What makes an iPhone app popular?
That was the question I was asking myself when I started my research on the topic a couple of weeks ago. To answer my question I compared a group of the top paid apps (in the US App Store) with a control group of randomly chosen paid apps from the same categories – business, finance, medical, navigation, news, productivity, reference and travel.
I compared the two groups using the following app characteristics: number of reviews, average rating, vendor type (one-man show, VC-funded startup, etc), vendor popularity, vendor country, app release PR campaign (number of related press releases, activity on social networks), price, availability of a free edition, update frequency and app name specifics. My objective was to find how strong the correlation between any of these app characteristics and the app’s success/popularity is.
There are three serious newcomers rising above the horizon of the mobile OS battlefield which deserve some attention. Let’s have a look at Microsoft’s Windows Phone 7, Nokia and Intel’s MeeGo and Samsung’s Bada.
Microsoft’s Windows Phone 7
Our first contender Microsoft is yet to come up with a mobile platform that captivates the imagination of the market, despite having invested seriously in this direction. With a mobile world future so obviously set ‘in phone’ the company must hurry if it is to catch up with the current leaders.
Having spent years designing UIs for desktops we try to apply all learnt tips and tricks in UI design for mobile apps, but here comes trouble. Surely principles in preliminary research and usability are the same, but designing UIs for mobile apps has certain specifics which set some limits.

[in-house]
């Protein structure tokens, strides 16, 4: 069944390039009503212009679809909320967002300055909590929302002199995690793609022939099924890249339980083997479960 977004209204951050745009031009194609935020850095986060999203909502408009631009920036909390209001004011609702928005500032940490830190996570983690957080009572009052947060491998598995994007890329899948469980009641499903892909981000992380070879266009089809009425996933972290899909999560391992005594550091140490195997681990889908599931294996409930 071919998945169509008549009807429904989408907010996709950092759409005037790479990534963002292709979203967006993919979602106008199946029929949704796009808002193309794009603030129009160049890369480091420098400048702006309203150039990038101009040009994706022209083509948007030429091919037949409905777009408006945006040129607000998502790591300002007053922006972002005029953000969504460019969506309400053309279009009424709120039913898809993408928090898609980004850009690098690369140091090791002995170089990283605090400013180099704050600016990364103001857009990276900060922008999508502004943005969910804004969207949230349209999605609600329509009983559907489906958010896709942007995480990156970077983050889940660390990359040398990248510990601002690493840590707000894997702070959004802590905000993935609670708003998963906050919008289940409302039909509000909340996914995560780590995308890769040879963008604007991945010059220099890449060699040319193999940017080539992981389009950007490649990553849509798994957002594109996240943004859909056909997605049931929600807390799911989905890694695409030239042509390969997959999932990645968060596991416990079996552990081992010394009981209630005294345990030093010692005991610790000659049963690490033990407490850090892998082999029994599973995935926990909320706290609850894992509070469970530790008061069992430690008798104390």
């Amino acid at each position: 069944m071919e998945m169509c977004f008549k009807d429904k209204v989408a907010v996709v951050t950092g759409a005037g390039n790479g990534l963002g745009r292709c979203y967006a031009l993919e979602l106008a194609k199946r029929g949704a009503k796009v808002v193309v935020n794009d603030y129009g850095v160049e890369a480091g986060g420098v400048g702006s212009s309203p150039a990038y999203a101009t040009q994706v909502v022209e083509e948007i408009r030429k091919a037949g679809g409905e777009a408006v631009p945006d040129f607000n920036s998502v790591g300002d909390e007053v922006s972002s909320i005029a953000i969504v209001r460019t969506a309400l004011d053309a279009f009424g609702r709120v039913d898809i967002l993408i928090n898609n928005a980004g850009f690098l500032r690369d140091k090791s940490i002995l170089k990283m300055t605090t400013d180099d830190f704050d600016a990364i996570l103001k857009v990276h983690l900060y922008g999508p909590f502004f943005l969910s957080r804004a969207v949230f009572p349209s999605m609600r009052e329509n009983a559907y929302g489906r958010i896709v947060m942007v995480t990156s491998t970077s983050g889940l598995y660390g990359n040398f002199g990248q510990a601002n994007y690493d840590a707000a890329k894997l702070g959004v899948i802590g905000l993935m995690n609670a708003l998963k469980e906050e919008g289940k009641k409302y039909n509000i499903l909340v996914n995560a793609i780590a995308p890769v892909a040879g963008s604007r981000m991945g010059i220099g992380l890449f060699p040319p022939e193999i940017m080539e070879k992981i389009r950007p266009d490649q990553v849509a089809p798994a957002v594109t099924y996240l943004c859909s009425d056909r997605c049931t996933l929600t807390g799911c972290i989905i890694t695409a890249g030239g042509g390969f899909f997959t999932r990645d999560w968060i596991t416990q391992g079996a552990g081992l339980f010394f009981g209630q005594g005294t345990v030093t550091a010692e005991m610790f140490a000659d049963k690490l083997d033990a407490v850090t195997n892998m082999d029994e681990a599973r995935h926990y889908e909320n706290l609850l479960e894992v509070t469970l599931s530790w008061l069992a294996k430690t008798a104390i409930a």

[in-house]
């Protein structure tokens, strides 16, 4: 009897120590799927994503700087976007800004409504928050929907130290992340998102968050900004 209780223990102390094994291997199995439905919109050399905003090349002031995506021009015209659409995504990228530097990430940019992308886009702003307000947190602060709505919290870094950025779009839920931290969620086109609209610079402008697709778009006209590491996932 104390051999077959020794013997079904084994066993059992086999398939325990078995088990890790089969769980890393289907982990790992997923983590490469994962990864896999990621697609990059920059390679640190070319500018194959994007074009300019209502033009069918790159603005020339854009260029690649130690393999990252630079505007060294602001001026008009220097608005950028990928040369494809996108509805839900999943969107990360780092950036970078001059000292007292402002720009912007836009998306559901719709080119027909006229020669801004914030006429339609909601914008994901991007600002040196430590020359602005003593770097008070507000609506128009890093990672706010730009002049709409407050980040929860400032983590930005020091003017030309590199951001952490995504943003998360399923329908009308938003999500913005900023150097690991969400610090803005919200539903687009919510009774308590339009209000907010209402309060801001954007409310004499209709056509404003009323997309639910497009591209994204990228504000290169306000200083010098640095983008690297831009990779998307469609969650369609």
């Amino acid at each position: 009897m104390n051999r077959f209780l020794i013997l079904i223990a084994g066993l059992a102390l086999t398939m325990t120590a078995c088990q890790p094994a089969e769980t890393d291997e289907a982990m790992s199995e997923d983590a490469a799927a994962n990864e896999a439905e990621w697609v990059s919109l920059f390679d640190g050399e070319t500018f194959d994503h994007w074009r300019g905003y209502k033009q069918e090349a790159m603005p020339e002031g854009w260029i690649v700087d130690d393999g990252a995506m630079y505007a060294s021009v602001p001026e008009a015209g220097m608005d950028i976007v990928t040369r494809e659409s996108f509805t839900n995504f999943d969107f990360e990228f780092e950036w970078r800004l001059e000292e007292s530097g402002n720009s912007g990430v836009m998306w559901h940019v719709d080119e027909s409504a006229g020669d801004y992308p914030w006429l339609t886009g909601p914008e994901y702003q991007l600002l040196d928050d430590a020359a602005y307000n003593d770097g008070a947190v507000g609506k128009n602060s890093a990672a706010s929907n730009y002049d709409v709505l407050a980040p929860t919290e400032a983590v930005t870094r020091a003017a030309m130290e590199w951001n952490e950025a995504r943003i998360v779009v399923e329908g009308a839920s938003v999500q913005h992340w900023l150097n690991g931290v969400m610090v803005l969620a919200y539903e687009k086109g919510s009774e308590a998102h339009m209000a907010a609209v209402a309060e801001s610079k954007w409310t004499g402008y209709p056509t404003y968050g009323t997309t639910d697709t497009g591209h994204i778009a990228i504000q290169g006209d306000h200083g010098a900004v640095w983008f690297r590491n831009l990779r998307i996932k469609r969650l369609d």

The handset isn’t a miniature desktop
Usually we emphasize small screens, less memory and less processor power as the properties of mobile devices which differentiate them from desktop computers, but there are other key factors requiring different approach in mobile app UI design. Those can generally be called “mobile user mental models”. Mental models refer to the way users behave in a particular situation, expect things to work or the tasks they attempt to complete.
“The oxygen for future growth”, that is how Vijay Govindarajan describes Reverse Innovation in an article on Bloomberg Businessweek.
As described on Wikipedia, reverse innovation is:
A term referring to an innovation seen first, or likely to be used first, in the developing world before spreading to the industrialized world.
Mr. Govindarajan elaborates in the Bloomberg article that it’s not only needed to capture growth in emerging markets, but also to fuel growth in home- and developed markets.
What is an enabler and sustainer that can achieve reverse innovation from a
marketing point of perspective?